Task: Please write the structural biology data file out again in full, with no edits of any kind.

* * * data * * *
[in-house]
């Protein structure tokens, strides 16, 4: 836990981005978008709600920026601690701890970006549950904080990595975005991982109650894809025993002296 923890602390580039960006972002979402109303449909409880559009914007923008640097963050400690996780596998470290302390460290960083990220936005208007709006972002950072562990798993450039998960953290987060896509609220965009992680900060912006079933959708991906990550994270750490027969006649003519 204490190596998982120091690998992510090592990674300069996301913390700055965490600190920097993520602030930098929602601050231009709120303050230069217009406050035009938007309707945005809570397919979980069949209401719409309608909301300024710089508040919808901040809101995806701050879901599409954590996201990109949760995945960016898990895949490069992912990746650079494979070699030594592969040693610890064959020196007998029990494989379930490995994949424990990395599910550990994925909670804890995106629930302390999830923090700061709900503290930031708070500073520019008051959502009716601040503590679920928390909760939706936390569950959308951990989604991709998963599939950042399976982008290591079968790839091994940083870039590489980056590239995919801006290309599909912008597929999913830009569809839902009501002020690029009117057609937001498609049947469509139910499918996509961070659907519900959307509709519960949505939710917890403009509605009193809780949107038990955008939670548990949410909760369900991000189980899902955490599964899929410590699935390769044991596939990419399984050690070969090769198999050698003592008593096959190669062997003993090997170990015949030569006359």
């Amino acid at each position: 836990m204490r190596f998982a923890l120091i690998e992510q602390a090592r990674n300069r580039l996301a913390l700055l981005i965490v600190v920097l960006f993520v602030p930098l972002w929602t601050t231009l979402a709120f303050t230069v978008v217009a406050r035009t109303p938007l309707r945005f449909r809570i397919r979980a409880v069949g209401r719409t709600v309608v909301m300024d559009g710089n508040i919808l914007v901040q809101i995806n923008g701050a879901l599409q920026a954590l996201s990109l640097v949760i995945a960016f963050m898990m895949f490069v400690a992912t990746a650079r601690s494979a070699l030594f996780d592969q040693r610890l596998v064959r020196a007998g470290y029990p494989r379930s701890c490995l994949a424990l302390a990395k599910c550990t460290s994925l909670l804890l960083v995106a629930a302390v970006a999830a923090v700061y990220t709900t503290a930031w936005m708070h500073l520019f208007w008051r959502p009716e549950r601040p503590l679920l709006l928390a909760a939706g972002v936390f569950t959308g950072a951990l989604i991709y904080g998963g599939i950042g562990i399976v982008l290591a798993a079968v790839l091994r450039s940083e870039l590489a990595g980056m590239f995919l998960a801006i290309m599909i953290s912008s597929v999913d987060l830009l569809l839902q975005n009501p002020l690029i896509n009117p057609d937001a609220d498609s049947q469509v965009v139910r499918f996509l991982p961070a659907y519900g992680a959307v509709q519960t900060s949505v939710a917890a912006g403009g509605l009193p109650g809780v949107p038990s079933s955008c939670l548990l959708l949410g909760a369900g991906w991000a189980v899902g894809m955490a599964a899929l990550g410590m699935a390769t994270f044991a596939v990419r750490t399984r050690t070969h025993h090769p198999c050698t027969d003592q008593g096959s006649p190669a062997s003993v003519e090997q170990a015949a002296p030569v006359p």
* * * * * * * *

[in-house]
């Protein structure tokens, strides 16, 4: 836990981005978008709600920026601690701890970006549950904080990595975005991982109650894809025993002296 923890602390580039960006972002979402109303449909409880559009914007923008640097963050400690996780596998470290302390460290960083990220936005208007709006972002950072562990798993450039998960953290987060896509609220965009992680900060912006079933959708991906990550994270750490027969006649003519 204490190596998982120091690998992510090592990674300069996301913390700055965490600190920097993520602030930098929602601050231009709120303050230069217009406050035009938007309707945005809570397919979980069949209401719409309608909301300024710089508040919808901040809101995806701050879901599409954590996201990109949760995945960016898990895949490069992912990746650079494979070699030594592969040693610890064959020196007998029990494989379930490995994949424990990395599910550990994925909670804890995106629930302390999830923090700061709900503290930031708070500073520019008051959502009716601040503590679920928390909760939706936390569950959308951990989604991709998963599939950042399976982008290591079968790839091994940083870039590489980056590239995919801006290309599909912008597929999913830009569809839902009501002020690029009117057609937001498609049947469509139910499918996509961070659907519900959307509709519960949505939710917890403009509605009193809780949107038990955008939670548990949410909760369900991000189980899902955490599964899929410590699935390769044991596939990419399984050690070969090769198999050698003592008593096959190669062997003993090997170990015949030569006359």
């Amino acid at each position: 836990m204490r190596f998982a923890l120091i690998e992510q602390a090592r990674n300069r580039l996301a913390l700055l981005i965490v600190v920097l960006f993520v602030p930098l972002w929602t601050t231009l979402a709120f303050t230069v978008v217009a406050r035009t109303p938007l309707r945005f449909r809570i397919r979980a409880v069949g209401r719409t709600v309608v909301m300024d559009g710089n508040i919808l914007v901040q809101i995806n923008g701050a879901l599409q920026a954590l996201s990109l640097v949760i995945a960016f963050m898990m895949f490069v400690a992912t990746a650079r601690s494979a070699l030594f996780d592969q040693r610890l596998v064959r020196a007998g470290y029990p494989r379930s701890c490995l994949a424990l302390a990395k599910c550990t460290s994925l909670l804890l960083v995106a629930a302390v970006a999830a923090v700061y990220t709900t503290a930031w936005m708070h500073l520019f208007w008051r959502p009716e549950r601040p503590l679920l709006l928390a909760a939706g972002v936390f569950t959308g950072a951990l989604i991709y904080g998963g599939i950042g562990i399976v982008l290591a798993a079968v790839l091994r450039s940083e870039l590489a990595g980056m590239f995919l998960a801006i290309m599909i953290s912008s597929v999913d987060l830009l569809l839902q975005n009501p002020l690029i896509n009117p057609d937001a609220d498609s049947q469509v965009v139910r499918f996509l991982p961070a659907y519900g992680a959307v509709q519960t900060s949505v939710a917890a912006g403009g509605l009193p109650g809780v949107p038990s079933s955008c939670l548990l959708l949410g909760a369900g991906w991000a189980v899902g894809m955490a599964a899929l990550g410590m699935a390769t994270f044991a596939v990419r750490t399984r050690t070969h025993h090769p198999c050698t027969d003592q008593g096959s006649p190669a062997s003993v003519e090997q170990a015949a002296p030569v006359p």